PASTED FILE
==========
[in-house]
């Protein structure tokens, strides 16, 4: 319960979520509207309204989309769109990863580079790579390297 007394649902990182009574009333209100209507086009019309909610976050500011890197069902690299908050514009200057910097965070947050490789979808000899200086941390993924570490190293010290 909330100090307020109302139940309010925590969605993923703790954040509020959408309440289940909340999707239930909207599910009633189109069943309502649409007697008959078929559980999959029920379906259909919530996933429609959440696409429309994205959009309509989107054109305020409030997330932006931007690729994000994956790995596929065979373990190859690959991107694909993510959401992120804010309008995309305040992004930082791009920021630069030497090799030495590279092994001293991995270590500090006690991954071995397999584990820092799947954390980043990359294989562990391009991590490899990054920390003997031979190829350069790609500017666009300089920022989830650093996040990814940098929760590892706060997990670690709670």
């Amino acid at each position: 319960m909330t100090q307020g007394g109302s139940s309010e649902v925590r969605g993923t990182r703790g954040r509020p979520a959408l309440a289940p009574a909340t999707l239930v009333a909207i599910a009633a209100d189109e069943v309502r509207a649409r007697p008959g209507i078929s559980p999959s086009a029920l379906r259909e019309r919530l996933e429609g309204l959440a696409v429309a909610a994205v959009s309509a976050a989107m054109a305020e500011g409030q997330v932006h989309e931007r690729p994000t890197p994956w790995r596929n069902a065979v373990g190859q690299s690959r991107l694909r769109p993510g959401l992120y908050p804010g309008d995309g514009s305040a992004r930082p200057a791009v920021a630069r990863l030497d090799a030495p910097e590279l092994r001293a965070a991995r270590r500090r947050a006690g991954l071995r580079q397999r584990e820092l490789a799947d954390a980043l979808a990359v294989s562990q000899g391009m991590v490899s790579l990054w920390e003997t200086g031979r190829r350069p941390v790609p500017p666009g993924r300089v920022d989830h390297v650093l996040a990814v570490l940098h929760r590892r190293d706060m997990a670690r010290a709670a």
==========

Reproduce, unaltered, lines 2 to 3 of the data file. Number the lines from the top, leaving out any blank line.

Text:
């Protein structure tokens, strides 16, 4: 319960979520509207309204989309769109990863580079790579390297 007394649902990182009574009333209100209507086009019309909610976050500011890197069902690299908050514009200057910097965070947050490789979808000899200086941390993924570490190293010290 909330100090307020109302139940309010925590969605993923703790954040509020959408309440289940909340999707239930909207599910009633189109069943309502649409007697008959078929559980999959029920379906259909919530996933429609959440696409429309994205959009309509989107054109305020409030997330932006931007690729994000994956790995596929065979373990190859690959991107694909993510959401992120804010309008995309305040992004930082791009920021630069030497090799030495590279092994001293991995270590500090006690991954071995397999584990820092799947954390980043990359294989562990391009991590490899990054920390003997031979190829350069790609500017666009300089920022989830650093996040990814940098929760590892706060997990670690709670």
């Amino acid at each position: 319960m909330t100090q307020g007394g109302s139940s309010e649902v925590r969605g993923t990182r703790g954040r509020p979520a959408l309440a289940p009574a909340t999707l239930v009333a909207i599910a009633a209100d189109e069943v309502r509207a649409r007697p008959g209507i078929s559980p999959s086009a029920l379906r259909e019309r919530l996933e429609g309204l959440a696409v429309a909610a994205v959009s309509a976050a989107m054109a305020e500011g409030q997330v932006h989309e931007r690729p994000t890197p994956w790995r596929n069902a065979v373990g190859q690299s690959r991107l694909r769109p993510g959401l992120y908050p804010g309008d995309g514009s305040a992004r930082p200057a791009v920021a630069r990863l030497d090799a030495p910097e590279l092994r001293a965070a991995r270590r500090r947050a006690g991954l071995r580079q397999r584990e820092l490789a799947d954390a980043l979808a990359v294989s562990q000899g391009m991590v490899s790579l990054w920390e003997t200086g031979r190829r350069p941390v790609p500017p666009g993924r300089v920022d989830h390297v650093l996040a990814v570490l940098h929760r590892r190293d706060m997990a670690r010290a709670a």